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Fear & Love

Joshua’s story of God drying up the Jordan River so Israel could pass into the promised land is one of my favorite pictures of God’s role in our lives. It speaks to His power to make a way, and it leaves behind a message that He will carry us in the same way forever. There is a God-type transformation that happens when we picture God in the eternal sense. It’s knowledge that leads to love and power. I pray this short devotion will bless you in seeing the beauty and power of God available for you right now, as well as what it looks like to have forever joy.

Let’s pick up Joshua’s story in chapter four after God has already made their way through the river:

Joshua 4:22-24

Then you shall let your children know, ‘Israel passed over this Jordan on dry ground.’ For the LORD your God dried up the waters of the Jordan for you until you passed over, as the LORD your God did to the Red Sea, which he dried up for us until we passed over, so that all the peoples of the earth may know that the hand of the LORD is mighty, that you may fear the LORD your God forever.”

We will fear God forever. I think this passage is showing us that how we fear God forever will look similar to this. Putting yourself in their shoes, God has finally come through after forty years in the wilderness. “Blessed are those who wait on the lord” (Is. 30:18). The promised land that God offered is finally in front of them. Forty years is a long time to wander, and God is here reminding them that He was the one who made their way successful. It’s so important that they know this, that he says to make an altar so they can tell the generations to come. So they can learn to fear God too. So we can fear him, recounting the many rivers He made dry to clear our way. This passage isn’t even about the beauty of the promised land to come, but the beauty of God’s strength to carry us there. This teaches us to also look forward to the many rivers He will clear. We are forever beings. I’m looking forward to watching God do this forever. Even better, once Jesus gives me my sinless form, I’ll be able to better appreciate his glory without that veil of sin. I think of John’s letter about how we who hope in this way “purify” ourselves (1 John 3:3); we will one day hope even better than we can now because our hearts are not yet wholly pure.

What would perfect fear of God look like? Complete confidence—i.e. faith—because even in Heaven we don’t become gods who can see the future. “Hear, O Israel: The LORD our God, the LORD is one” (Deut. 6:4). We don’t fear the LORD as those who expect to become His equal, but those who love Him because we are not, and yet He loves us faithfully forever. “So now faith, hope, and love abide, these three; but the greatest of these is love” (1 Cor.13:13). For the sake of love, we will forever fear God.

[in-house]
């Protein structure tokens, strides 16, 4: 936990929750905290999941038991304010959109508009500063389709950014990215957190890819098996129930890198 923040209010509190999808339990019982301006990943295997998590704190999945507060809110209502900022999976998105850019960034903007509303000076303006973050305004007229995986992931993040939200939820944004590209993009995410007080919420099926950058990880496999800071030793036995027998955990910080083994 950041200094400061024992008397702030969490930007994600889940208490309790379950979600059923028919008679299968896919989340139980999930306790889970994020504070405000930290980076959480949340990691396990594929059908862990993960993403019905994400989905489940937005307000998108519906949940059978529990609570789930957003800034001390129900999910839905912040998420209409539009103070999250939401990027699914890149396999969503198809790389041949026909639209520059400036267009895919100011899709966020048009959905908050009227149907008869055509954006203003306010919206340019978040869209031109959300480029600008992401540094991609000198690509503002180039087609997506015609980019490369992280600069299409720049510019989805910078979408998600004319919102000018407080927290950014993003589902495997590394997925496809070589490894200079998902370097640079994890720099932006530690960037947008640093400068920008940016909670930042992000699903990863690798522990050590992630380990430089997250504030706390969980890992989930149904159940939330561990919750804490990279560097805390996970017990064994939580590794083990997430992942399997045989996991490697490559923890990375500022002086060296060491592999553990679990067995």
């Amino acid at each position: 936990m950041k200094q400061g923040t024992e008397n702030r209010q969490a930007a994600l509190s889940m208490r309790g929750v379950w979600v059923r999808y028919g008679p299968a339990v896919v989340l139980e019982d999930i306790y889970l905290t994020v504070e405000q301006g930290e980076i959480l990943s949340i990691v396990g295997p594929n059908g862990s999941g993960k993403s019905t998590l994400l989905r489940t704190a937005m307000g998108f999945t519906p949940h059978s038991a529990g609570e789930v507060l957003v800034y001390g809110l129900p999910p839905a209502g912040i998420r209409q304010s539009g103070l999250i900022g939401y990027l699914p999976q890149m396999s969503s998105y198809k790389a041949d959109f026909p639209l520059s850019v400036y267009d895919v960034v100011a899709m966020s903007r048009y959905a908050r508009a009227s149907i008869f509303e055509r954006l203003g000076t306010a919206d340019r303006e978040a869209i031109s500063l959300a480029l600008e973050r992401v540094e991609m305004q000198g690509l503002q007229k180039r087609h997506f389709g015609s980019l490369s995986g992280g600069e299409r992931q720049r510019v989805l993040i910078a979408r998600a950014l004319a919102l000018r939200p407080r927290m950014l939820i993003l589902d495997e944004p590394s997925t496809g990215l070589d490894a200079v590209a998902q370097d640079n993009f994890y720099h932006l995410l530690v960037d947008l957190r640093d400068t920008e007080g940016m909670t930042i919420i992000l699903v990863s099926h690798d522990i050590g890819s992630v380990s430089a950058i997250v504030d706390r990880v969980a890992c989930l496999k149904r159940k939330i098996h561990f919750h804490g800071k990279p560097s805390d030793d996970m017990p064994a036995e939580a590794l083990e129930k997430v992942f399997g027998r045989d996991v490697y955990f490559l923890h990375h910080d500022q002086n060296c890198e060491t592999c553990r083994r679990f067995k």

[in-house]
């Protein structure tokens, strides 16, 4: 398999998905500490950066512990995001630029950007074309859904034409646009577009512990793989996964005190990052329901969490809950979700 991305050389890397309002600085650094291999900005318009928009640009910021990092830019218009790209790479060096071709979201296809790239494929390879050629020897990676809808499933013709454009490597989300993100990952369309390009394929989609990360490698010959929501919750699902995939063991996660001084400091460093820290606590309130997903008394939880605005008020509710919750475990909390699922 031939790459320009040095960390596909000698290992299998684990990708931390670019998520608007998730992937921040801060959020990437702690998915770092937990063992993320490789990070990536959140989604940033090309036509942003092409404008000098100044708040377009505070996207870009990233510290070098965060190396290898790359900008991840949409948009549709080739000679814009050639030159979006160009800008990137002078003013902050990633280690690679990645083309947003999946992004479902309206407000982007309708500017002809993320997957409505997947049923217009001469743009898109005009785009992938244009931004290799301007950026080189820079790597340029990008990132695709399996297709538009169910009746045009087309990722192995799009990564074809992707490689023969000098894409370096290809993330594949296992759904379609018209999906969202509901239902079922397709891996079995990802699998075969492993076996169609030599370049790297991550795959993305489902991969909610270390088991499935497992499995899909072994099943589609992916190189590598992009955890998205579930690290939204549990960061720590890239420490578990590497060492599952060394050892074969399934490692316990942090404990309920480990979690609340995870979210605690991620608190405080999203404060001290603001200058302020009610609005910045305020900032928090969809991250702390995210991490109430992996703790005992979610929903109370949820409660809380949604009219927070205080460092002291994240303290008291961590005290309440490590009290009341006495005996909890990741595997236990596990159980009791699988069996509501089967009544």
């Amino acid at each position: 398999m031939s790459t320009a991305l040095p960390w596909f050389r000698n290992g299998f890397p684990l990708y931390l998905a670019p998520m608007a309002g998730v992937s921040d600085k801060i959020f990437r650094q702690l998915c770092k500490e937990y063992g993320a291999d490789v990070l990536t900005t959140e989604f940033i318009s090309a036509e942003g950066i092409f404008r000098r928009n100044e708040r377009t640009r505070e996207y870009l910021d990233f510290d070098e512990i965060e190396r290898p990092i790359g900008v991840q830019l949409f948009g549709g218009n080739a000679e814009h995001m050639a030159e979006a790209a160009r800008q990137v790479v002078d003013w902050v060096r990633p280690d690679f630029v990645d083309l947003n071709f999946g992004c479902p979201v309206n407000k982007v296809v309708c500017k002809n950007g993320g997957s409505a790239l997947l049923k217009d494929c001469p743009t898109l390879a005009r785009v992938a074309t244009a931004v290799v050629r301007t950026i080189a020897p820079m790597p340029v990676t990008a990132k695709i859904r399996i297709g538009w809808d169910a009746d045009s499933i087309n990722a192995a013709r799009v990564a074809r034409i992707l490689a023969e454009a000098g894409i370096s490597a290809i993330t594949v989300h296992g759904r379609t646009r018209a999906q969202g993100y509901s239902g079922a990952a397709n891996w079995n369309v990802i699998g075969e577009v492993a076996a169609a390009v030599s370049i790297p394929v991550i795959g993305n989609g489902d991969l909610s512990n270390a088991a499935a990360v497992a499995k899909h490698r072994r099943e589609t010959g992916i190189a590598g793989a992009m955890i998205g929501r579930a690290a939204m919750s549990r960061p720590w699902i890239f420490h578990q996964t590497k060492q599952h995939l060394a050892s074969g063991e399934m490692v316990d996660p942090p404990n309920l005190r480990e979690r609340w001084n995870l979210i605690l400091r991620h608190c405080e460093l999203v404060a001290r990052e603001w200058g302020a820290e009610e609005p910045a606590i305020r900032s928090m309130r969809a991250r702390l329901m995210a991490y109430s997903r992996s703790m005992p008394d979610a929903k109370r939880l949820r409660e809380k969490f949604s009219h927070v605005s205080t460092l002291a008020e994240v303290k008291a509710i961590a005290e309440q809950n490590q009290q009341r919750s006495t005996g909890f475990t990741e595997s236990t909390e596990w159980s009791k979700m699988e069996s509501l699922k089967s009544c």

What does that look like?

“…God is love” 1 John 4:8 says, so as we fear Him we receive His love. That’s who He is. It’s what He does. That verse starts, “Anyone who does not love does not know God, because God is love.” Fear is knowing God. By reverse order, we must know God in order to know how to love.

I have been on the receiving end of statements like, “Know God. Trust Jesus, etc” and thought, okay… how? Beholding Him as we are encouraged to in 2 Cor. 13:8, we remember who He was as well as beholding new details to His character. Every time I see my wife I’m seeing something new. She’s not a non-changing inanimate object. She’s growing, or hurting, or excited, or disappointed. The more I see her the more new ways I see her. God is like that to, and often the way we see Him is in His word. So He tells us in this passage how to fear him without sin: “9 In this the love of God was made manifest among us, that God sent his only Son into the world, so that we might live through him.” We see here that God has already shown us what His love is like. Pay attention. Love in the same way, for while we are not destined to become gods we are destined to love like Him. John gives us new details on how to fear God: “10 In this is love, not that we have loved God but that he loved us and sent his Son to be the propitiation for our sins.” God’s love is initiatory to us so we can initiate it with others. “11 Beloved, if God so loved us, we also ought to love one another.”

I see our future in Heaven a lot like I see our mission here. God loves us so we can love others. That’s fullness of joy right there. I think forever is going to look a lot like that. Since that’s the permanent pair of shoes I plan to put on, I long to see what they feel like now. Even if what we get now is a foretaste of glory, it’s still better than anything else. “The greatest of these is love.” God says that’s a pretty big deal, so it should be to me. So much that it makes me want to tell others and live in a way that they grow in the knowledge of love and the fear of God. We haven’t entered the promised land but God is making ways across many deep rivers so we can pass on the dry ground He’s made specifically for our feet. This is our God. We get to live in this knowledge. It’s a beautiful life, even when that dry ground is clearly not as good as the promised one to come. It’s beautiful because God is there.

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